I’m a little less enamoured of this narrative of male surveillance that Alex tells about her older brother Adam: according to her, he’s the kind of brother that would wait at the door for his sisters to get home from dates and casually try to intimidate their boyfriends. This is obviously endemic in dominant modes of masculinity, particularly Australian masculinity, but the way that Bachie seeks to play up this idea of men at least figuratively controlling access to their female relatives is … yeah. Not my fave.
Anyway, Alex’s family ask Richie a lot of fairly basic questions: ‘Would you move to Melbourne to be with her?’ ‘Have you been around kids much?’ ‘Have you ever cheated on a woman?’ Richie sweats and squirms through all of them. This is not, I think, because he’s being disingenuous — he really is just spectacularly bad at conversation.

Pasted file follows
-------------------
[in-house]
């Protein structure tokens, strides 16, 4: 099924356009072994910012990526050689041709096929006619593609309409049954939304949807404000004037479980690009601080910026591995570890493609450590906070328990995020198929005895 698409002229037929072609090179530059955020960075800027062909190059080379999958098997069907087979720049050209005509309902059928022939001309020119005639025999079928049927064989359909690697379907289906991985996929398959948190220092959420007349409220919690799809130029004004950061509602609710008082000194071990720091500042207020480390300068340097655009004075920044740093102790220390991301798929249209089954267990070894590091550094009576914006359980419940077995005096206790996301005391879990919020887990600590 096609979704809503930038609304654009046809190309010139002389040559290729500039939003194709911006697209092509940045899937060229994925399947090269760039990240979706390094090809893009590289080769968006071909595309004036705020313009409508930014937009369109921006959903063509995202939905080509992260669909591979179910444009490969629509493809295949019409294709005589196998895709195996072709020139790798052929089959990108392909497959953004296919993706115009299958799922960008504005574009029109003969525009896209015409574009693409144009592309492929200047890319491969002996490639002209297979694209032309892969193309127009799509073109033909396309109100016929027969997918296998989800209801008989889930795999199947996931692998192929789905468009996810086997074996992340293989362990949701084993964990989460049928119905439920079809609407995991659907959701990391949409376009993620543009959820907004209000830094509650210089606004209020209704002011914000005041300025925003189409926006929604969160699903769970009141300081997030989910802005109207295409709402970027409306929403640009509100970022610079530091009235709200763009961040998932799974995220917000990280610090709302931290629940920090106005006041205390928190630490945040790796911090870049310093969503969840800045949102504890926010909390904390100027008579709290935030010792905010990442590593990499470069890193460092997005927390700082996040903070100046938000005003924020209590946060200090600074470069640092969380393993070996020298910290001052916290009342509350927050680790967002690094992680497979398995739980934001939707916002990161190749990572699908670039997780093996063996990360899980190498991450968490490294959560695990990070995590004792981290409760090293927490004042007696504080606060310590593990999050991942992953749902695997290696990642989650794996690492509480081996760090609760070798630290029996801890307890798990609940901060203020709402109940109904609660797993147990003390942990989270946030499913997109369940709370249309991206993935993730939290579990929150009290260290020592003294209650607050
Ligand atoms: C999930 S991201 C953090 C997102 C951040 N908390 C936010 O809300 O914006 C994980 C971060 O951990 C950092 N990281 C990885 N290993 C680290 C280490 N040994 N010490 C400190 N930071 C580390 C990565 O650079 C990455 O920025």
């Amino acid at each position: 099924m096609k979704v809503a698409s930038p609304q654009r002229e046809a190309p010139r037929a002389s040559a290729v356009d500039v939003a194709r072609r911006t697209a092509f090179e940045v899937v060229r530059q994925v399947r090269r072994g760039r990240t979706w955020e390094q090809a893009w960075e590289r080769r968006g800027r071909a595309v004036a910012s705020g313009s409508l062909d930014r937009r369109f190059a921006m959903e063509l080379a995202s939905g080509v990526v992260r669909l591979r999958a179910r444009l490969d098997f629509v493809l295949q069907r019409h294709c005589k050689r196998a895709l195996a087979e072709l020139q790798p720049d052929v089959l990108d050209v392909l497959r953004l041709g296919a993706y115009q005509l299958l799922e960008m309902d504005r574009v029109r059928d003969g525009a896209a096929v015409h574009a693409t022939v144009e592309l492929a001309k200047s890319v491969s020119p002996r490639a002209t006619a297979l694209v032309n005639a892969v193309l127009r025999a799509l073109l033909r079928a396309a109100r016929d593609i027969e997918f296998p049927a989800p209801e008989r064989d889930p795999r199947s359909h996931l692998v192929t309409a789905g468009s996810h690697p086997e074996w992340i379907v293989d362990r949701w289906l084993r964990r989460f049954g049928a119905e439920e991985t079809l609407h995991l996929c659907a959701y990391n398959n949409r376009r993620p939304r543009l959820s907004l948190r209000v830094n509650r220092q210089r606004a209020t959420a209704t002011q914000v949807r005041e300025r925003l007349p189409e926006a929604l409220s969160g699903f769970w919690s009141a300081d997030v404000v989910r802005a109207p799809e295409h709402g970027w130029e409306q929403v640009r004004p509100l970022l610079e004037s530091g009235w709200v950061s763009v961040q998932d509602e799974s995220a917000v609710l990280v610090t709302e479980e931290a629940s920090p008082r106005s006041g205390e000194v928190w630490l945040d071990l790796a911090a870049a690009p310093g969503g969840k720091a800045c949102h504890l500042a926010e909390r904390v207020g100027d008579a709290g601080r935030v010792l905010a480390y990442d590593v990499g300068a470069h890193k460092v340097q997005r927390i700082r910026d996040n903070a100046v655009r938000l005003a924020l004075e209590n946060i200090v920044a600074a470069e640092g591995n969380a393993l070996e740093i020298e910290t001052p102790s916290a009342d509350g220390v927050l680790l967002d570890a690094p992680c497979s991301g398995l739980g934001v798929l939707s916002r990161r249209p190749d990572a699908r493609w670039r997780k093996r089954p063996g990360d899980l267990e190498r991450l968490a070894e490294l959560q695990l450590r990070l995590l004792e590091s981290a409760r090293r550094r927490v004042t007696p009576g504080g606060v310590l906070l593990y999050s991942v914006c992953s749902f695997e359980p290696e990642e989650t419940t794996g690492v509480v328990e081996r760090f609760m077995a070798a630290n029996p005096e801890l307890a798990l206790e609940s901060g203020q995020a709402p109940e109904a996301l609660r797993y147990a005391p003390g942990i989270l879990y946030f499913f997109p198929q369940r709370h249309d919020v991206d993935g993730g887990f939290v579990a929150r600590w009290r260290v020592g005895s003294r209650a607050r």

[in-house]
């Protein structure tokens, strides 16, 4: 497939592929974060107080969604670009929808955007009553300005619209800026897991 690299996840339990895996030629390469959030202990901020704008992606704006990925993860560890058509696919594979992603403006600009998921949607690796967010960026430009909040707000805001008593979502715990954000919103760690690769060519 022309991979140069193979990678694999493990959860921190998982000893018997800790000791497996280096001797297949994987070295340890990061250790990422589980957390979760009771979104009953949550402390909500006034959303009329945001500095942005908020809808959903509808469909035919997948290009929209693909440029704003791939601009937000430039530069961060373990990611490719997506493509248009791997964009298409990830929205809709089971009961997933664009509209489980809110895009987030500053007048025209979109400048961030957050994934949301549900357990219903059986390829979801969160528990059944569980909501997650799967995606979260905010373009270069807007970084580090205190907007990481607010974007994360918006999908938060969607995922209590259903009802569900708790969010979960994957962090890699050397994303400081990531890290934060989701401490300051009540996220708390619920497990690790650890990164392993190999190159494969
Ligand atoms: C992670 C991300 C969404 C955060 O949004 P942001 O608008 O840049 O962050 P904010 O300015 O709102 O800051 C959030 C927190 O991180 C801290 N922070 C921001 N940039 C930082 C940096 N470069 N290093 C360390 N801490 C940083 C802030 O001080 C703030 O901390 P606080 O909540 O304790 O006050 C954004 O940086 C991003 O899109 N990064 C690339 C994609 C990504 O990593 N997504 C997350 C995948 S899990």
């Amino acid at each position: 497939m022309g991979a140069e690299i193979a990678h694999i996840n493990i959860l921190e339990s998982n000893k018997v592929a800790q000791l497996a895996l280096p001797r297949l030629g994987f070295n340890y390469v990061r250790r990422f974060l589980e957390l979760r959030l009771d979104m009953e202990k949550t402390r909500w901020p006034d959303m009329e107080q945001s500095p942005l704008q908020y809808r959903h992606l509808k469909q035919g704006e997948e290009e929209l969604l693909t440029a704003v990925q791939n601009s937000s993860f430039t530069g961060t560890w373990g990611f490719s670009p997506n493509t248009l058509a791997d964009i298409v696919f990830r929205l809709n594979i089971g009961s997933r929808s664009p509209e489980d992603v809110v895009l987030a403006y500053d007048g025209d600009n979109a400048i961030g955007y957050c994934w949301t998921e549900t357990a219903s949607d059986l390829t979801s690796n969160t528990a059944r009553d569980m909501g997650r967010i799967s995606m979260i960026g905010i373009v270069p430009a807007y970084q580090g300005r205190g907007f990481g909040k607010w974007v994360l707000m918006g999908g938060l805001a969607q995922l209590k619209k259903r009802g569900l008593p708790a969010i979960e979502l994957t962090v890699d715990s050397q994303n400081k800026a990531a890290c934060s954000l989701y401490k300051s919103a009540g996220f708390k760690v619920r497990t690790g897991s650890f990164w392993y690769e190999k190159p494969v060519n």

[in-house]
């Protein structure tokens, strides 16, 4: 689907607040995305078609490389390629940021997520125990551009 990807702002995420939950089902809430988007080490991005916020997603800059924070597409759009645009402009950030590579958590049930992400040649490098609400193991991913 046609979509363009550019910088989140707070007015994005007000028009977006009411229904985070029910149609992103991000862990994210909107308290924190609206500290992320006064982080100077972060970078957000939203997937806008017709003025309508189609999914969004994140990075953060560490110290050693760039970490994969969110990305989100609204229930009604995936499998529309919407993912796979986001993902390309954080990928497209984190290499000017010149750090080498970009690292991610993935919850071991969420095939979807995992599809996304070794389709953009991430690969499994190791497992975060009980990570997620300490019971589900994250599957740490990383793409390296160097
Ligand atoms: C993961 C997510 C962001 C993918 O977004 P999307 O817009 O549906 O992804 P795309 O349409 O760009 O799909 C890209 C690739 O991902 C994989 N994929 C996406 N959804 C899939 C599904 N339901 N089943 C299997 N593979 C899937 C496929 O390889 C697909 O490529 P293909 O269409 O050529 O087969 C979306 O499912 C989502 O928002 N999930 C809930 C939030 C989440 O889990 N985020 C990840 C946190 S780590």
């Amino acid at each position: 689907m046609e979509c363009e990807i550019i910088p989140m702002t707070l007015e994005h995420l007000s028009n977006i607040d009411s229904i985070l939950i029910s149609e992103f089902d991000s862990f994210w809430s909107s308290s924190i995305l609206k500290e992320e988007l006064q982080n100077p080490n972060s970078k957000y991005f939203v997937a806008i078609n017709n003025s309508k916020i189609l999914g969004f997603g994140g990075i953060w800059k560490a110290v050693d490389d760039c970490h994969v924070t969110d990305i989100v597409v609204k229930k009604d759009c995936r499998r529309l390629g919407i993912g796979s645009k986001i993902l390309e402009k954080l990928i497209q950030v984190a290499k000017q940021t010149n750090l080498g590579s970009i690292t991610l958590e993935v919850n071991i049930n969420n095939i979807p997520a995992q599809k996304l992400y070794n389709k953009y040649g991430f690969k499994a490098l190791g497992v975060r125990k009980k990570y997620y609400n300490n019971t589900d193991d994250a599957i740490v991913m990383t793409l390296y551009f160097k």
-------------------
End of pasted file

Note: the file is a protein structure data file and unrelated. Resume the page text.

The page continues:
We get more of Richie’s bad conversing when Alex’s brother Adam takes him outside for a Manly Man Chat: basically, Adam asks questions and Richie repeats the word ‘mate’ 4694723947 times, which leads Adam to say that Richie sounds ‘rehearsed’. (Of course he is. Have you heard how bad at words Richie is? IT’S BAD.)
Oh, and Richie says that he ‘protects’ his mother and his sister, and I know that this is all meant very well, but this narrative of male protection really just raises my hackles.
(In case you were interested in Richie’s actual answers to these questions: he hasn’t been around children but is willing to, he’s a fly-in-fly-out worker so he’d move anywhere, and has never cheated on a woman. He also apparently goes to bed at 9pm with a glass of milk, tucked in all nice and cosy, away from those bad mean party kids from the wrong side of town. He’s the straight-edge Mr Bingley of FIFO workers.)
Alex doesn’t seem to mind that he is a crappy conversationalist, though, because after the dinner is over, she tells him she’s falling for him and snogs him on the front lawn; while, I suspect, her brother scowls at them through the curtains.